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Epilepsia. 1997 Jun;38(6):716-22.

Comparative epidemiology of epilepsy in Pakistan and Turkey: population-based studies using identical protocols.

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Department of Neurology, Jinnah Postgraduate Medical Centre, Karachi, Pakistan.



To determine comparative prevalence rates, demographics, phenomenology, seizure classification, presumptive etiology, treatment status, and selected socioanthropological aspects of epilepsy in Pakistan and Turkey.


A population-based, cross-cultural comparative study of epilepsy was designed with identical protocols to be performed simultaneously in Pakistan and Turkey. The essential feature of the design was an unselected population, with reference to their previous medical contact, and use of standardized International Community-Based Epilepsy Research Group (ICBERG) protocols to assess cross-cultural differences.


In all, 24,130 persons in Pakistan and 11,497 persons in Turkey (both urban and rural, of all ages and both sexes) were studied. The crude prevalence rate of epilepsy was 9.98 in 1,000 in Pakistan and 7.0 in 1,000 in Turkey (14.8 in 1,000 in rural and 7.4 in 1,000 in urban areas of Pakistan; 8.8 in 1,000 in rural and 4.5 in 1,000 in urban areas of Turkey). In both countries, epilepsy was twice as prevalent in rural areas than in urban areas. Mean age of onset of epilepsy was 13.3 years in Pakistan and 12.9 years in Turkey. Overall frequency of seizure types was similar in both countries, with no urban/rural differences. The frequency distribution in Pakistan and Turkey, respectively, was as follows; generalized tonic-clonic, 80.5 and 65.4%; simple partial, 5 and 7.4%; complex partial, 5 and 12.3%; generalized absence, 0.8 and 4.9%; tonic and atonic, 5.8 and 3.7% each; and myoclonic, 5.8 and 1.2%. A putative cause for the epilepsy could be attributed in 38.4% of cases in Pakistan and 35.7% of cases in Turkey. Only 3% of patients in Pakistan, but 71% of patients in Turkey, believed that their illness was due to supernatural causes. The treatment status was very poor. In Pakistan, 27.5% of people with epilepsy in urban areas and 1.9% of people with epilepsy in rural areas were receiving antiepileptic drugs (AEDs) at the time of the survey. In, Turkey 30% of patients were receiving AEDs (marginally higher in rural areas).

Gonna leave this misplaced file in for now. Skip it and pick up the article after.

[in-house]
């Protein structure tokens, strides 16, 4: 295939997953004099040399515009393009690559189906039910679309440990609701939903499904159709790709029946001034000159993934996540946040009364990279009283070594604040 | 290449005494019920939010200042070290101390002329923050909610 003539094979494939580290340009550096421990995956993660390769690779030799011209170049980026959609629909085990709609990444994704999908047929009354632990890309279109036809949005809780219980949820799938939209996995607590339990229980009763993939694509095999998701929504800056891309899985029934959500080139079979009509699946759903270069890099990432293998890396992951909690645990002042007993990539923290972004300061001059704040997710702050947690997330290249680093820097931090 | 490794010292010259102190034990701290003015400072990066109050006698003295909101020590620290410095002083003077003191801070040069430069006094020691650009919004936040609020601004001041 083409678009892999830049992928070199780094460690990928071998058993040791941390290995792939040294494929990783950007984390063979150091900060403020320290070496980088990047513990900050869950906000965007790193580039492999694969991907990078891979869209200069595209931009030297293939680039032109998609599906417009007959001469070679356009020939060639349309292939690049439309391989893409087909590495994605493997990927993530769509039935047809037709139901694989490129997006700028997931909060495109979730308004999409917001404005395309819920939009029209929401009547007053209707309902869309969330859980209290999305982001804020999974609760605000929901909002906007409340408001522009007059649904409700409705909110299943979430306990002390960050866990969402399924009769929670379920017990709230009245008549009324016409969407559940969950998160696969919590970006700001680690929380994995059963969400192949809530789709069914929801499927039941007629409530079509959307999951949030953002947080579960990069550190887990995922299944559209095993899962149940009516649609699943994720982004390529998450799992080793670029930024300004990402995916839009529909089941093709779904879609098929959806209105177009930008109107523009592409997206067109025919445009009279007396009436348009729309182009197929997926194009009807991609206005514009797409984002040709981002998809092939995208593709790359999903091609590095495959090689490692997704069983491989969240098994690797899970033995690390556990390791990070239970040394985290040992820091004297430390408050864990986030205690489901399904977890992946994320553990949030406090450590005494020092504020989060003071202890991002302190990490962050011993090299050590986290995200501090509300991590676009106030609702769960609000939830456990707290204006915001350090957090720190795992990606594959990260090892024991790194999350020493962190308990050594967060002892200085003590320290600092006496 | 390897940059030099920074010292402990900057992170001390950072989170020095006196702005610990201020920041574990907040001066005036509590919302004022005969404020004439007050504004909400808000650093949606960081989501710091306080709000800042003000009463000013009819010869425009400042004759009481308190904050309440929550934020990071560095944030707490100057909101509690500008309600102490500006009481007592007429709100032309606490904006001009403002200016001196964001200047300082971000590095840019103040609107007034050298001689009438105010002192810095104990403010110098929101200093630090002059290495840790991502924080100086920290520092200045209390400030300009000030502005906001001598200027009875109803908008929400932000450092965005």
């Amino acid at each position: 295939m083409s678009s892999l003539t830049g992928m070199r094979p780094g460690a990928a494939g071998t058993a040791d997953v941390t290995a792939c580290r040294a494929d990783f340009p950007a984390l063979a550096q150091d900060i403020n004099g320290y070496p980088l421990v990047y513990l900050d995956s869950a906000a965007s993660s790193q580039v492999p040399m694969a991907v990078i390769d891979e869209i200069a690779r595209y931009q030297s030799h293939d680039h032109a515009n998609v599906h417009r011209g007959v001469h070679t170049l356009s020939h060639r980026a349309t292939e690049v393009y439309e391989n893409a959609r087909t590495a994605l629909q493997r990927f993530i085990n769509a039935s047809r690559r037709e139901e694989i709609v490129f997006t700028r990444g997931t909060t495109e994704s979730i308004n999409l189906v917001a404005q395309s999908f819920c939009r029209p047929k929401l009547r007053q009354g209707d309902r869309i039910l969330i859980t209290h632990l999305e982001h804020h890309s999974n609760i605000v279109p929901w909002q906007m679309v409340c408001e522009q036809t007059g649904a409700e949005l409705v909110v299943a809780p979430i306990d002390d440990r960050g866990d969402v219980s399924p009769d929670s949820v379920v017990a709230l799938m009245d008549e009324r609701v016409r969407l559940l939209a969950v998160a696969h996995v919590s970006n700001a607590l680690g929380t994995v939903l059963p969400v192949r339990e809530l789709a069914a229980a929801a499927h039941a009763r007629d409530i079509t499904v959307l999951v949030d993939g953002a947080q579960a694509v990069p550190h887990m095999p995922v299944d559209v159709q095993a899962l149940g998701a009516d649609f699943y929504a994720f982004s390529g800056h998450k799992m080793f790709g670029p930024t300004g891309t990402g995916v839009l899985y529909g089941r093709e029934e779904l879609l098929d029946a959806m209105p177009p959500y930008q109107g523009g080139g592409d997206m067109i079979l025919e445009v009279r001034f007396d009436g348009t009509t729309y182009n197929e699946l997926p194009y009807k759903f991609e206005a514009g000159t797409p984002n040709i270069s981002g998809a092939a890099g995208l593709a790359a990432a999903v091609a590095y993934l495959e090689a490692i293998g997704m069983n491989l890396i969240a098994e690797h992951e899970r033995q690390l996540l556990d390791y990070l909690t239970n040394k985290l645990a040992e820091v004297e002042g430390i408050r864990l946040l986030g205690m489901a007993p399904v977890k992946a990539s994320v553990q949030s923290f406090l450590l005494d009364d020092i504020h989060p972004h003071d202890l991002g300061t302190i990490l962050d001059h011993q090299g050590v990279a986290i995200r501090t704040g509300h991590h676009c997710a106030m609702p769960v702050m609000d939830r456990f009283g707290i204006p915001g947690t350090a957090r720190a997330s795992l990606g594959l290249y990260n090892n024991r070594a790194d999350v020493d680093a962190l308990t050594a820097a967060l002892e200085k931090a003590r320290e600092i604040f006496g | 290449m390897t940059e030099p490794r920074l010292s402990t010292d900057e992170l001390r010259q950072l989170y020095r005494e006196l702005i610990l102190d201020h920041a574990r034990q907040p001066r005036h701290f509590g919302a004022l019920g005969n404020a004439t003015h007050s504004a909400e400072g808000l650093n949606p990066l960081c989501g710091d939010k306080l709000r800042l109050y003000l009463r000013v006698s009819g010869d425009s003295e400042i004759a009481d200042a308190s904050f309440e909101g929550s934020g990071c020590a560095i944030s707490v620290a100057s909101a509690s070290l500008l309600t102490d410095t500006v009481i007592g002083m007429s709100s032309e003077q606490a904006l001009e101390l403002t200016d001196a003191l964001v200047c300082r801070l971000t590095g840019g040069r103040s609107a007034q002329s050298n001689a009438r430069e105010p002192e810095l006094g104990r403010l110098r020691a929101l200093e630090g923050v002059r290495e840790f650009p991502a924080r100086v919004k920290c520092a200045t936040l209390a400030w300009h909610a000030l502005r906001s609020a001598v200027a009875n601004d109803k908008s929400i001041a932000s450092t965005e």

The prevalence of epilepsy is slightly higher in Pakistan than in Turkey; some marginal differences in age and sex distribution, are not statistically significant. The results are comparable to those in Ecuador, where the same epidemiologic protocol was used.

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